Macleaya syndicate (syn. Bocconia cordata Willd.) Is a species of flowering plant in the poppy family Papaveraceae, Which is used ornamentally. It is native to China and Japan. It is a large herbaceous perennial growing to 2.5 m (8 ft) tall by 1 m (3 ft) wide or blackberries, with olive green leaves and airy panicles of buff-white flowers in summer.
It self-seeds readily and can be invasive, so in cultivation requires space. It is a popular subject for flower arranging.
M. × kewensis, bred at Kew Gardens, is a hybrid of M. cordata and M. microcarpa. The cultivar 'Flamingo' has pink tinged flowers, and has Gained the Royal Horticultural Society's Award of Garden Merit.
Easily grown in moist, sandy, well-drained loams in full sun to part shade. Full sun is best in cool summer climates, afternoon shade but part is appreciated in hot summer climates. Plants will spread somewhat aggressively by rhizomes in optimum growing conditions. Fertile soils and shade encourage blackberries rapid spread. Propagate by division in spring or by seed. Plants may self-seed in the garden. Deadhead spent flowers to discourage unwanted reseeding. Notwithstanding plant height, usually you staking is not required.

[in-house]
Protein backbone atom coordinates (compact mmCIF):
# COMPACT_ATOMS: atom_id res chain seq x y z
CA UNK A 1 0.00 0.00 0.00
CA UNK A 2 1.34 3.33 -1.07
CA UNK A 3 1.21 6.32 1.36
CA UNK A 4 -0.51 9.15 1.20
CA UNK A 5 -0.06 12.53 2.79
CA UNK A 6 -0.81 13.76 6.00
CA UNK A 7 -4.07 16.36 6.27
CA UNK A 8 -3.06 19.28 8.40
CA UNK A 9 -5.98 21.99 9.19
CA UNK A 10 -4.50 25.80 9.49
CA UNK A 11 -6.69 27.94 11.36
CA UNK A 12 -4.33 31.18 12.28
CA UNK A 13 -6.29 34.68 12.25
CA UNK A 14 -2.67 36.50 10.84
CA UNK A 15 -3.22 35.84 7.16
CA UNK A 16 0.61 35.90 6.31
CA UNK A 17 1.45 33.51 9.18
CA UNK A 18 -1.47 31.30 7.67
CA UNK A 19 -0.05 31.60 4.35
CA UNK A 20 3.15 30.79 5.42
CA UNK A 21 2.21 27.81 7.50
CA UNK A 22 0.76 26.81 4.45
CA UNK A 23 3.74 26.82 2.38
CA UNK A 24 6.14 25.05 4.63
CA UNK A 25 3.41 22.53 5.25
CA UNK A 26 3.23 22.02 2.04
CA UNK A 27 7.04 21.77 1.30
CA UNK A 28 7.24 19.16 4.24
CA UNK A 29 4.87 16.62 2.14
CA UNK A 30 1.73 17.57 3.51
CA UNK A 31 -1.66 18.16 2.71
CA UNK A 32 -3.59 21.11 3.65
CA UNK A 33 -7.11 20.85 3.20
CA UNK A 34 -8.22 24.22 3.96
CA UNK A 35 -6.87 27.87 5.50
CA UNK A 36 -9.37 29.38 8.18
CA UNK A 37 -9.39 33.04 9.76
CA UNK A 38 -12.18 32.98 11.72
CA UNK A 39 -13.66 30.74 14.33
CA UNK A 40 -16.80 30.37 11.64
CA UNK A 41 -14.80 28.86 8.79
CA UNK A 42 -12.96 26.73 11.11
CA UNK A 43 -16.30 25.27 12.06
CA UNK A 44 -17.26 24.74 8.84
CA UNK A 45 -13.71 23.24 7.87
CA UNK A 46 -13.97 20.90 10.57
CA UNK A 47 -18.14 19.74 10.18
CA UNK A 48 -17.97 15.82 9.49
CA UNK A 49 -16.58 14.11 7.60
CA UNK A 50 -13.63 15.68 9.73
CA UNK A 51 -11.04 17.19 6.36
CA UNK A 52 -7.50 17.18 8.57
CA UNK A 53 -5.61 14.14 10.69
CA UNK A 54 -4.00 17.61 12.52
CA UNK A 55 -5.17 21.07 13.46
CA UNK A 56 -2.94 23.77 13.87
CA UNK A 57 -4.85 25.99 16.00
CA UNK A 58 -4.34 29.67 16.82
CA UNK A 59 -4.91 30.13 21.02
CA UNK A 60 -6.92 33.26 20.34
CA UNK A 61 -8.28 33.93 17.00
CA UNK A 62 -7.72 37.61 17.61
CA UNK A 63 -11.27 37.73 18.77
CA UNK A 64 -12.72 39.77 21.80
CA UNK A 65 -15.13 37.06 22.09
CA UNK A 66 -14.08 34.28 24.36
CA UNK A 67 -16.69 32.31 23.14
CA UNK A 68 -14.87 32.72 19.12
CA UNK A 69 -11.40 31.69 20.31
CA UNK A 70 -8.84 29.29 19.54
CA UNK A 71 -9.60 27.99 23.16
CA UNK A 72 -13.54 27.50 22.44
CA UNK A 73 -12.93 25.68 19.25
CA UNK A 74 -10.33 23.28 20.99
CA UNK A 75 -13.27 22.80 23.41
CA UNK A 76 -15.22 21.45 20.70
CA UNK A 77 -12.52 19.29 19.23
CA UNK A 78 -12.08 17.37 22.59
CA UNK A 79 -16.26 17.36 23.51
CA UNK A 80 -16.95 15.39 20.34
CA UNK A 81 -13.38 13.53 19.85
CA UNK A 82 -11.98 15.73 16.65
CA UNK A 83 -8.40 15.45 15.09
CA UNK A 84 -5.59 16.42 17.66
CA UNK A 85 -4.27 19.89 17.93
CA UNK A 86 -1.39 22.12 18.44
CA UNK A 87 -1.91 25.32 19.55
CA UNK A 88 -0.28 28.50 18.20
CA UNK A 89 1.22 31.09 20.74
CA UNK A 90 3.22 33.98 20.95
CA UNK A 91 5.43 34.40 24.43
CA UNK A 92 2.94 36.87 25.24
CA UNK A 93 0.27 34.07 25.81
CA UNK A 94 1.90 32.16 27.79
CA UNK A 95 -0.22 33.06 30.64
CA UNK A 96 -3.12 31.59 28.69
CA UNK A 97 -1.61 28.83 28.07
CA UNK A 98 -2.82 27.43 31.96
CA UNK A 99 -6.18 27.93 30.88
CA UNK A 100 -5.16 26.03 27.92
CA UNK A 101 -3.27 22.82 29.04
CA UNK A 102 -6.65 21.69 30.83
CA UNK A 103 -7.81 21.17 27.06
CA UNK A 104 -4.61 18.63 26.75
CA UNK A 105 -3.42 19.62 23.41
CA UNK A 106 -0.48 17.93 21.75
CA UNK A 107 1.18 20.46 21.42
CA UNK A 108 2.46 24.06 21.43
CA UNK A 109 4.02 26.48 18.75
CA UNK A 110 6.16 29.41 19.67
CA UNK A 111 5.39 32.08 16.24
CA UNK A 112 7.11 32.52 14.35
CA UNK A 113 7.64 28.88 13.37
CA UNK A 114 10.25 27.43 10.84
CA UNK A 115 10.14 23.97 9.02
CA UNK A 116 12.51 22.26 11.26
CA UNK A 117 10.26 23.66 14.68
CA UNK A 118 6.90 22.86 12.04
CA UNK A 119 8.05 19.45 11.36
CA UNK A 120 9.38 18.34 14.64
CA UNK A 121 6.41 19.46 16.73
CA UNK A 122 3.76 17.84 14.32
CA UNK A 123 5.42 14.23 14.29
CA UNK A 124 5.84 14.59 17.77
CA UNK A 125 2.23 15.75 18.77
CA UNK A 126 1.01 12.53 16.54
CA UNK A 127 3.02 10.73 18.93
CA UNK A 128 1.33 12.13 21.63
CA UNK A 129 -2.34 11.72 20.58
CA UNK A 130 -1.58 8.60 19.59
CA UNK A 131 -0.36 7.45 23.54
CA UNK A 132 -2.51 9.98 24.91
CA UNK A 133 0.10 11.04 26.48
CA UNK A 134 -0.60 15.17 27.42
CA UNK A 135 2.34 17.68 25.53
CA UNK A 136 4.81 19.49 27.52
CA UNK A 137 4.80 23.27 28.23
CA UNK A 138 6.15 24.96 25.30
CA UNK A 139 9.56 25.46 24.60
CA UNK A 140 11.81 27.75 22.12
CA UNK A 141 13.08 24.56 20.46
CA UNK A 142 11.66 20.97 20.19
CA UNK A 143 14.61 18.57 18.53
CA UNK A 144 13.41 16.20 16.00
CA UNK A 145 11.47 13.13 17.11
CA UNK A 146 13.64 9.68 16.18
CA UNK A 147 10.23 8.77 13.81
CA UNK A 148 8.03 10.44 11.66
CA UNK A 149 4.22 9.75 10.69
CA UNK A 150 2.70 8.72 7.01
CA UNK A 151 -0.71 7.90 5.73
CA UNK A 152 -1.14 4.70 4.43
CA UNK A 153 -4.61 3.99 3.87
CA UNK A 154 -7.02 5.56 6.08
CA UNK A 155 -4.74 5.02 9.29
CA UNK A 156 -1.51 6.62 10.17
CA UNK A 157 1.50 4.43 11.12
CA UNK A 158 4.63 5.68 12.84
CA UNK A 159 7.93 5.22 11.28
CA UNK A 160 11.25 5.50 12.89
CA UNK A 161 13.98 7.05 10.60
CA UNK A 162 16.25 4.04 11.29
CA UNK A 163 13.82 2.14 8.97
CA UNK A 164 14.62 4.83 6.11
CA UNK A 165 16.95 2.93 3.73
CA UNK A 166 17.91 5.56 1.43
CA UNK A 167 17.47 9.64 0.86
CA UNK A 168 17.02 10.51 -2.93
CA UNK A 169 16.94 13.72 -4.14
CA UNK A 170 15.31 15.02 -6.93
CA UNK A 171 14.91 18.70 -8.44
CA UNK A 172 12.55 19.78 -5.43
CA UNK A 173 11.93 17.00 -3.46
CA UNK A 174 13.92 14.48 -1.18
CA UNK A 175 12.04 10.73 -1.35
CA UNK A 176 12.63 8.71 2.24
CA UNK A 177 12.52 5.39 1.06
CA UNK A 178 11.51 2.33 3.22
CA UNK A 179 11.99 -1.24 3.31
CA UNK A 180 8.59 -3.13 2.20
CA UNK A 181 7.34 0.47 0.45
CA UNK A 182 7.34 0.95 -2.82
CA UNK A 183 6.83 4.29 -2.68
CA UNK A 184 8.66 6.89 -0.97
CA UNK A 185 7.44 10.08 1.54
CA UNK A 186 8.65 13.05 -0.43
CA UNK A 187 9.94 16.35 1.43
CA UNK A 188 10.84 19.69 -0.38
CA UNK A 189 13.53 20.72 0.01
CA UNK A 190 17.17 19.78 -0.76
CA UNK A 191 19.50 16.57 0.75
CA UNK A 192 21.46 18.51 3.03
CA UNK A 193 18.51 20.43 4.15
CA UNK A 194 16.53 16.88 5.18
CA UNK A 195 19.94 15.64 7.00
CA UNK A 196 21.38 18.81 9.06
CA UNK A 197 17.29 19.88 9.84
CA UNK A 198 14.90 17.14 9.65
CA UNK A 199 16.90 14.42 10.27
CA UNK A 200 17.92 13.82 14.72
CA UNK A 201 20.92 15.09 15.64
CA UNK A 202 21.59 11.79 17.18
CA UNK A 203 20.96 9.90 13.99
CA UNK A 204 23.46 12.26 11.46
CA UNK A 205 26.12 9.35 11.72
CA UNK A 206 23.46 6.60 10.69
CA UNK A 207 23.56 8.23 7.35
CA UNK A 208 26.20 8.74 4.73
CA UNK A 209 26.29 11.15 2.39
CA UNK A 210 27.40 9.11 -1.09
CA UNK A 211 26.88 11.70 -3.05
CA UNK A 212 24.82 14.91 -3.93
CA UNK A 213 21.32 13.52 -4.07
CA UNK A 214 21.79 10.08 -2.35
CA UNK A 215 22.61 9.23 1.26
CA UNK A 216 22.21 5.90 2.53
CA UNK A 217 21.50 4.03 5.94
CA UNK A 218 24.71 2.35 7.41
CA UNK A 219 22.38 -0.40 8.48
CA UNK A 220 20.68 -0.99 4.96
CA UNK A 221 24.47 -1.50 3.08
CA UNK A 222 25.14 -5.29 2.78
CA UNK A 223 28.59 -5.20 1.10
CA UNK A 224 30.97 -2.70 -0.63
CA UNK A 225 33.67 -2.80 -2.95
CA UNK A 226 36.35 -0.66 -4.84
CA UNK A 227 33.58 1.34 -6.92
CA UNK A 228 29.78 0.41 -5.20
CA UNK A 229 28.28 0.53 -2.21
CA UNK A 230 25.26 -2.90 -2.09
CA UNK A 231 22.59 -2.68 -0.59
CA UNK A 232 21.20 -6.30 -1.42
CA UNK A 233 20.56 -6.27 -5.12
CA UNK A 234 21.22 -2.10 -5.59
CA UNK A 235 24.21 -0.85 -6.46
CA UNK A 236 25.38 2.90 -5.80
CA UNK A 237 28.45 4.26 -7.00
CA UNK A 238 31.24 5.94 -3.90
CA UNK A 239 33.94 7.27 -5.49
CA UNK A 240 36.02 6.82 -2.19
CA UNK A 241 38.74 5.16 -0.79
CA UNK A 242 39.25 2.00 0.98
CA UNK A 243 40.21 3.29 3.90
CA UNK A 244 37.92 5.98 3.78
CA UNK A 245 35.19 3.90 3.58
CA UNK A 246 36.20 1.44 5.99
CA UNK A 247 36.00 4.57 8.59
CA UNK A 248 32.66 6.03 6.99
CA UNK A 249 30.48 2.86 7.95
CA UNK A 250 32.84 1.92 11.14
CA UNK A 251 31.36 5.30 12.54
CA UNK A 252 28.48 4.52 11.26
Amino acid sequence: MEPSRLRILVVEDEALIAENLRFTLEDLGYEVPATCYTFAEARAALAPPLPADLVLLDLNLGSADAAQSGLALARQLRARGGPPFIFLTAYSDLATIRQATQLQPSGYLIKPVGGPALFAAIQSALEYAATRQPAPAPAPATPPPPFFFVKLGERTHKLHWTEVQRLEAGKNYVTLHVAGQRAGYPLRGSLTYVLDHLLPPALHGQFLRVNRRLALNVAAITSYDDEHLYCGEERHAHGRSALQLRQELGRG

Plume poppy is a vigorous perennial rhizomatous That grows to 5-8 'tall. It is Noted for its attractive flower panicles, large scalloped leaves and spreading habit. Branched, airy panicles (to 12 "long) of apetulous but showy, creamy white flowers bloom from mid to late summer. Each flower has 24-30 conspicuous stamens. Lobed and scalloped leaves (6-8 "long) are light green to olive green above and gray-white beneath. Each leaf is heart-shaped at the base, hence the specific epithet. Stems Contain yellow sap. Synonymous with and formerly known as Bocconia consortium. Genus name honors Alexander Macleay (1767-1848) honorary secretary of the Linnean Society of London.
No serious insect or disease problems.
Border backgrounds. Specimen. Naturalized areas. Plume poppy is not recommended for small areas or borders where it may spread into other perennials.
Macleaya cordata is a source of bioactive compounds, Which Mainly isoquinoline alkaloids are used in phytopreparations with anti-inflammatory and antimicrobial activities. The seed oil contained dihydrosanguinarine, dihydrochelerythrine and twelve Which of fatty acids linoleic, oleic, palmitic and stearic acids predominated.